I shared this picture on my WhatsApp status recently. It is a depiction of Goddess Durga who is revered in Hinduism for her powers of protection, her strength and her determination to overcome evil.

“She looks sad and startled,” stated a dear friend in a message. “I know. That’s how I feel right now, ” I replied. Of course, he then went on to try and cheer me up.

Upon deeper reflection a few days later, I realised that that’s exactly how 2020 has made many of us feel… sad and startled, some more than others.

Generally this time of the year is one of carefree abandon. But this year, our hearts are heavy. We think of those who have had their income cut short or have lost their jobs as a result of the economic impact of COVID-19. We mourn the loss of loved ones who have succumbed to the deadly coronavirus. Just as heartbreaking is that we have been robbed of comforting their families in their time of grief.

Sadly, as it stands right now, the best way to show our loved ones how much we care about them is to stay away from them.

I have dealt with my own trauma this year. I spent six weeks in hospital and was diagnosed with an autoimmune condition affecting my blood. It was in July at the height of the first wave of the pandemic.

It was extremely difficult for me to come to terms with what was going on because there were no major warning signs or prior conditions that I had suffered from. But there I was… day after day, week after week, with no familiar faces or visitors allowed. Forget familiar faces, I couldn’t even put faces to my doctors because they were dressed in full personal protective equipment. I resorted to searching for their pictures on the hospital website. But I never saw them smile like in their pictures. How could they? The virus weighed down heavily on them and their patients and they still had other COVID-negative patients like myself to treat.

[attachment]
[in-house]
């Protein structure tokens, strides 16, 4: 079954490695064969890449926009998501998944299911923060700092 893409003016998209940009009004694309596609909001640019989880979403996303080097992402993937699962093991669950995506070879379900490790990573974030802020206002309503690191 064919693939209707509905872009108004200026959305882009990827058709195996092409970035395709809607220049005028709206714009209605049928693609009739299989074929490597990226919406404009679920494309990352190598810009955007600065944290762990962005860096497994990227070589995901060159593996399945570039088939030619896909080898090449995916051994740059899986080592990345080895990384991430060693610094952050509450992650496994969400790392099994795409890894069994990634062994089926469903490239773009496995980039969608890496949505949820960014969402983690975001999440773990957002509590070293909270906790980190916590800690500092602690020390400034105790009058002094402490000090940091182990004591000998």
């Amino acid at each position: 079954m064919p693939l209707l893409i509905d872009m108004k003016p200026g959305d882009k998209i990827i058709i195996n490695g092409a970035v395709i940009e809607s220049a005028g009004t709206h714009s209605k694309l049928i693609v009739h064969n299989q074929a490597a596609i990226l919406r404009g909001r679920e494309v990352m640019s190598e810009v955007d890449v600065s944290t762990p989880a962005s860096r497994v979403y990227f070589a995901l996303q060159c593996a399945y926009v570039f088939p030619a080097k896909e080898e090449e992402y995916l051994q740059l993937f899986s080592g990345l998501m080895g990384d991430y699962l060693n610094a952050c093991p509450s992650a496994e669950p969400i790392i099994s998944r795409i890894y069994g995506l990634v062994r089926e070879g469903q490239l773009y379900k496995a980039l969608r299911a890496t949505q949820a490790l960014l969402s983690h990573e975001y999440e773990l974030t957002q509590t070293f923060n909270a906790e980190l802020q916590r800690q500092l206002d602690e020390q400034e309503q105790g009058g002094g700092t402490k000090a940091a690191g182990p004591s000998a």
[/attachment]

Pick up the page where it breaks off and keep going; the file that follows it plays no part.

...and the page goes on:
Since being discharged from I have attempted to write about my trauma as I always find writing cathartic. I have many incomplete blog pieces simply because it’s too painful for me to articulate into words exactly what I have been through. More so, because my recovery is still very much a work in progress and the side effects remain, every day.

And so I look to this depiction of Goddess Durga. Yes, she looks sad and startled, like how I feel again tonight. South Africa has recorded the highest number of cases ever since the start of the pandemic – 17 710. For all the naysayers, conspiracy theorists and those who criticise government’s every move, these numbers cannot lie. These are no longer just numbers, they are names of family members; of friends; of neighbours.

I look closer at this depiction, and I see what eluded me initially – steadfast eyes. It mirrors what we need right now… to be steadfast in our actions to sanitise, social distance and wear masks to stay safe. Until we know any better, these are the best defense mechanisms we have.

I remain steadfast in my faith too, and pray for us all. Nkosi Sikelel’ iAfrika¬†– Lord, bless Africa.

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